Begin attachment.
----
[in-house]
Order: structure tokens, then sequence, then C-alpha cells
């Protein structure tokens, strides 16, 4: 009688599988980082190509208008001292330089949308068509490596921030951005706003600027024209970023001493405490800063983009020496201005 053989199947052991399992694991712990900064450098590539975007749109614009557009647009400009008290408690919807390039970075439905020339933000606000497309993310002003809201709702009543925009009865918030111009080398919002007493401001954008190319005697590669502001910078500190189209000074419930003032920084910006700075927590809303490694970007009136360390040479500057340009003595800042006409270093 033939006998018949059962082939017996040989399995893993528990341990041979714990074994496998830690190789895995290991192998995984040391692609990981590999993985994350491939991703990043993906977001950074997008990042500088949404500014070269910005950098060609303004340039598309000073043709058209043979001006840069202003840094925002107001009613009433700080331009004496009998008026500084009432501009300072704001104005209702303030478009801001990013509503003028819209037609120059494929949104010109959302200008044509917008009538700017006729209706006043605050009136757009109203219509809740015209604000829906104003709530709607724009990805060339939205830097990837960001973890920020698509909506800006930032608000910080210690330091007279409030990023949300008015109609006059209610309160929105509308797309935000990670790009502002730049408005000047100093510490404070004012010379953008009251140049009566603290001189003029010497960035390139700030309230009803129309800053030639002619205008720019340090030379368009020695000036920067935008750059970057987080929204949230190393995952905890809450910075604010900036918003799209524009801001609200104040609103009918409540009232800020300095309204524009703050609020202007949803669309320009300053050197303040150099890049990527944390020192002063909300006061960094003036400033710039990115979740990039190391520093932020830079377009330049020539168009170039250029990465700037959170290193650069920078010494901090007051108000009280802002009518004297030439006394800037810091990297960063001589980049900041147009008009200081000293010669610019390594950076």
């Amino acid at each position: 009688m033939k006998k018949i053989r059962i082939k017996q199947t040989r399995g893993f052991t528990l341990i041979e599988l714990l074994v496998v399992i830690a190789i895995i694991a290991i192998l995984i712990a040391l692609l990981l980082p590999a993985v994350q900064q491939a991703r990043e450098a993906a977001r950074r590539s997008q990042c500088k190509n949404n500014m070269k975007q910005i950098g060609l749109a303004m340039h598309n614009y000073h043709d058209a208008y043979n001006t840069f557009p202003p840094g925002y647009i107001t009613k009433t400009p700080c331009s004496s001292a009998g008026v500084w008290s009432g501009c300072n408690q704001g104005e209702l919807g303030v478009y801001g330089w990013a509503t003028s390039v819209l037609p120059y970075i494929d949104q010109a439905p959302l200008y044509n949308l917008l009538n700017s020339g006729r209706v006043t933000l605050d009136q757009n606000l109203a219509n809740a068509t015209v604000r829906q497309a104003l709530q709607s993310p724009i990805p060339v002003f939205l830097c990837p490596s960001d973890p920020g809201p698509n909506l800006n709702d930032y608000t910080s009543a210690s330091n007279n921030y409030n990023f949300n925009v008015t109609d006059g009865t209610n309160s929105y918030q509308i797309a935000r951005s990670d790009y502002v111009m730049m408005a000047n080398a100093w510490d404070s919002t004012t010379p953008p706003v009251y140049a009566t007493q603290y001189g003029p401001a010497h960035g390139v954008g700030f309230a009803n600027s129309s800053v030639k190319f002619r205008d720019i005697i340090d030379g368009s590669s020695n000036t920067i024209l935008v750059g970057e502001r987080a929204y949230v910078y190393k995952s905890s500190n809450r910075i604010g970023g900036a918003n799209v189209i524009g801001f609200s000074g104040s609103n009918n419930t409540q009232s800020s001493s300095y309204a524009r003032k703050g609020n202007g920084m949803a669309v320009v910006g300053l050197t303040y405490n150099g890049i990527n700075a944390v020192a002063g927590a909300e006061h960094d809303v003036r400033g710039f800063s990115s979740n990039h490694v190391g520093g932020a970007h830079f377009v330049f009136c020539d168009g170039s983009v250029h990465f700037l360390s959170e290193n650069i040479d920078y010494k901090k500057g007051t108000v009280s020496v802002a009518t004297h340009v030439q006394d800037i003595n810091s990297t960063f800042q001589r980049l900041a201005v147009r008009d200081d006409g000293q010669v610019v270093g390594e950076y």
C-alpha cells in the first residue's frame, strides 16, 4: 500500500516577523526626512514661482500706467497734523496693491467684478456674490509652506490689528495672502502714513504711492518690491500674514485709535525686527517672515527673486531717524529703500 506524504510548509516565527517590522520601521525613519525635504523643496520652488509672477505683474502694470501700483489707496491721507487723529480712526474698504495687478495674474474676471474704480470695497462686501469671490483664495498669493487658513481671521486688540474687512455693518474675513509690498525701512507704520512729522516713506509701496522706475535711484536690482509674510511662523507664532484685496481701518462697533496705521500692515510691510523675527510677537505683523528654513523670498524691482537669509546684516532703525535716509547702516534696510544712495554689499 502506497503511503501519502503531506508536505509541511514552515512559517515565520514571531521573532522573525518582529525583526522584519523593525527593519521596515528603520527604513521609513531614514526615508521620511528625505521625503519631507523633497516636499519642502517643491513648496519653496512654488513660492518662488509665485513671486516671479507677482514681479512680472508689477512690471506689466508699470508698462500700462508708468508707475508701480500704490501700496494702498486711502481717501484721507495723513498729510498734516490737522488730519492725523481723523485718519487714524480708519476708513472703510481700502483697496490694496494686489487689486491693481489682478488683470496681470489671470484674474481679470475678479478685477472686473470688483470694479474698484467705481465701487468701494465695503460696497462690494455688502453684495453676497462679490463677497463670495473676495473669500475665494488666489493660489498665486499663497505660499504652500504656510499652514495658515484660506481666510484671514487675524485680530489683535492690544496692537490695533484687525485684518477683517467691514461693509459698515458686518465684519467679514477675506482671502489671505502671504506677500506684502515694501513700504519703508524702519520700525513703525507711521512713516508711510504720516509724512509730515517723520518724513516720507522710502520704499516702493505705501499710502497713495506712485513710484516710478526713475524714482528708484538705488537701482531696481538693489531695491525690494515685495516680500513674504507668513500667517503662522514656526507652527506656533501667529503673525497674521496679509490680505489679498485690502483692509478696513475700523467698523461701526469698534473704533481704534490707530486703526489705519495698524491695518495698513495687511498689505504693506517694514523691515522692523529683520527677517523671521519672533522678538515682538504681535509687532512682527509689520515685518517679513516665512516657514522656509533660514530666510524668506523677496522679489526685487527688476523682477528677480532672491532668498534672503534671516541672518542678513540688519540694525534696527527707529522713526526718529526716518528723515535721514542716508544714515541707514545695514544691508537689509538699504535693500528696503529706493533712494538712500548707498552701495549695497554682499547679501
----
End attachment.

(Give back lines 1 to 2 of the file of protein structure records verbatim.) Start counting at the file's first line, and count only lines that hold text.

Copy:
[in-house]
Order: structure tokens, then sequence, then C-alpha cells